'Mr. Magoo: The Theatrical Collection' Is an Animation Lover's Dream

There was a time when the approach to animation was “less is more”, and it worked very well, indeed.

Mr. Magoo: The Theatrical Collection

Director: N/A
Cast: Jim Backus
Distributor: Lionsgate
Rated: NR
Release date: 2014-04-22

Between the '40s and '70s, United Productions of America (UPA) created some of the most indelible animation works of the 20th century, some of which went on to win Academy Awards. And yet we seem to have completely forgotten about them.

Founded by animators who left Walt Disney Studios after a strike in 1941, the studio initially was used by the automotive industry and the government to create animation pieces that would serve as institutional guidelines, until they received a contract from Columbia Pictures to enter the very competitive field of theatrical animation (the short films that played before the feature presentations). One of such creations was the lovable Mr. Magoo, a nearsighted retiree who gets into endless problems because he refuses to accept that he needs glasses.

Voiced by Jim Backus, the short, wealthy retiree would go on to star in myriad short films, all of which are now included in a splendid DVD collection aptly called Mr. Magoo: The Theatrical Collection. Containing 53 short films and one feature length (1001 Arabian Nights from 1959), this box set should ideally re-introduce audiences to one of the America's most unique animated characters. Upon his introduction in 1949, Mr. Quincy Magoo would go on to become one of the few animated characters who would have a healthy life in both movies and television and we realize, watching the short films in chronological order, that the reason for this success was the nurture that was provided by the creative team behind him.

In his very first film “Ragtime Bear” we see, a slightly more elongated, Magoo reach the Hodge Podge Lodge where he plans to get some very much needed rest, until, accidentally of course, he gets tangled in a plot that has him turning a bluegrass-loving bear into his nemesis (don’t ask). To call it sweet and slightly nostalgic would be a disservice, given how fresh the humor and the effortless charm are (especially compared to the contrived plots we see in modern animation) and especially how in the simplicity of the animation, lies something akin to a feeling of being in wonder for the very first time.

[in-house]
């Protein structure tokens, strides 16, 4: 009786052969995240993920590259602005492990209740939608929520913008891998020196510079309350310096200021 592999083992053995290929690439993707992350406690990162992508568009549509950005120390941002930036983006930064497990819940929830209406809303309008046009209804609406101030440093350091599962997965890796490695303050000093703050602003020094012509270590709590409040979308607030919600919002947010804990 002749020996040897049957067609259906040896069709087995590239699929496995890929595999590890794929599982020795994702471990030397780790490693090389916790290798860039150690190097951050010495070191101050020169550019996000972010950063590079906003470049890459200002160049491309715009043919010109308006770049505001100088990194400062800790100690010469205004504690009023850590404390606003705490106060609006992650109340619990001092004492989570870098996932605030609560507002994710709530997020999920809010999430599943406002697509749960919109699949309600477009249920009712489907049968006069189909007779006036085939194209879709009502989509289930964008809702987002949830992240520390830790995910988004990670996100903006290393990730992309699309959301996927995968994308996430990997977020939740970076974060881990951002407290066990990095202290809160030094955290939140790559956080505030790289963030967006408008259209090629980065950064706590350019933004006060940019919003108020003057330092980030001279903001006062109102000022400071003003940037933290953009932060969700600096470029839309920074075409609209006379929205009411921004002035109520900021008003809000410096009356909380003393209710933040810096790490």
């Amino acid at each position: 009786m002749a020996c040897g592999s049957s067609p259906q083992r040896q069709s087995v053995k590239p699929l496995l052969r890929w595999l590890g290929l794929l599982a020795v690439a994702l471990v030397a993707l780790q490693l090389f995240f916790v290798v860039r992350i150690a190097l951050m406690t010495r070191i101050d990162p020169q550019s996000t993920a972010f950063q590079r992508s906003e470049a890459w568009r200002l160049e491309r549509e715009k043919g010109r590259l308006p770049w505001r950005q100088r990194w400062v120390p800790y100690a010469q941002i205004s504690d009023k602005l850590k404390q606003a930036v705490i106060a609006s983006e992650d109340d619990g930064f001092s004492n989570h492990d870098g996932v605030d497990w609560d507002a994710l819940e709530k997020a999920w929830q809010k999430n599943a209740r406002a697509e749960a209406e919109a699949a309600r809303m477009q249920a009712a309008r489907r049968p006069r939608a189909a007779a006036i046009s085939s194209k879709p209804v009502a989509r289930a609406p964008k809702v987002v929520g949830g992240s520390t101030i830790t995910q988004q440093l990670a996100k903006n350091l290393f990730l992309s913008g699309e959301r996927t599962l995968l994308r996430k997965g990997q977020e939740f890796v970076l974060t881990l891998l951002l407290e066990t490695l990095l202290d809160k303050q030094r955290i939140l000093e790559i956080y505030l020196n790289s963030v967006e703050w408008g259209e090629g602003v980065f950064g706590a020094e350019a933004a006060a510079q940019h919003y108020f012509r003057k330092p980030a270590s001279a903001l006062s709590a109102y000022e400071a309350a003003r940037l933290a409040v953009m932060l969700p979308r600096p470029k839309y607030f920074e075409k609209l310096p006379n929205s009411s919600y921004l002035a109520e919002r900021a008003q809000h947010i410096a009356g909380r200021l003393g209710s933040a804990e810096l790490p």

The creative folks at UPA mastered the art of limited animation; meaning that they often reused the same elements of a frame to come up with something that seems more rudimentary when compared to the stylized human-like animation being perfected by Walt Disney around the same time. Seen now in the age of CGI and motion capture, the effect feels altogether magical.

Interestingly enough, Magoo doesn’t even seem to be the star of his first animated short (we could argue that the bear is), but we see how his creators saw something behind the mean, often shallow facade. It was at some point here where they realized that Magoo wasn’t a villain, instead he was a misunderstood hero, whose biggest problem isn’t his pride and stubbornness, but his refusal to let go of his more innocent version of the world.

Short after short Mr. Magoo endangers his safety and sometimes that of the people he loves (including his nephew Waldo), as in the hilarious Oscar-winning short “When Magoo Flew”, in which the retiree finds himself wreaking havoc in an airport which he confuses for a movie theater. The short feels especially poignant because it ironically highlights the studio’s sophisticated take on animated simplicity, while making us miss a time when you could make jokes about airports without seeming insensitive.

Perhaps the best part about this box set is that you might not even realize how much time you’re devoting to watching all the shorts. It's amazing how fast over 400 minutes can fly by when you’re enjoying yourself. Backus’ voice work in particular, gets better and better in each subsequent short film, making a case for the notion that voice work does in fact require skills that go beyond reciting lines in front of a microphone. Indeed, through his sincere delivery we get to imagine the lines and facial expressions the animation sometimes denies us, which is not in itself a criticism to the animation lacking anything, but a compliment to the voice work getting so good that it becomes the character.

Magoo would go on to have a prolific career in television. Watching Mr. Magoo is rather like traveling in a time machine that takes back to when going to the movies was something special. Mr. Magoo: The Theatrical Collection is presented in a terrific box set with bonus features that include audio commentaries, an interview with Leonard Maltin where he discusses the history of UPA, a documentary about the creation of the character and how the work being done by UPA was “anti-Disney”, a photo gallery and more.

This boxset is a dream come true for animation lovers, as well as casual viewers who want to remember their childhood. There was a time when the approach to animation was “less is more”, and it worked very well, indeed.


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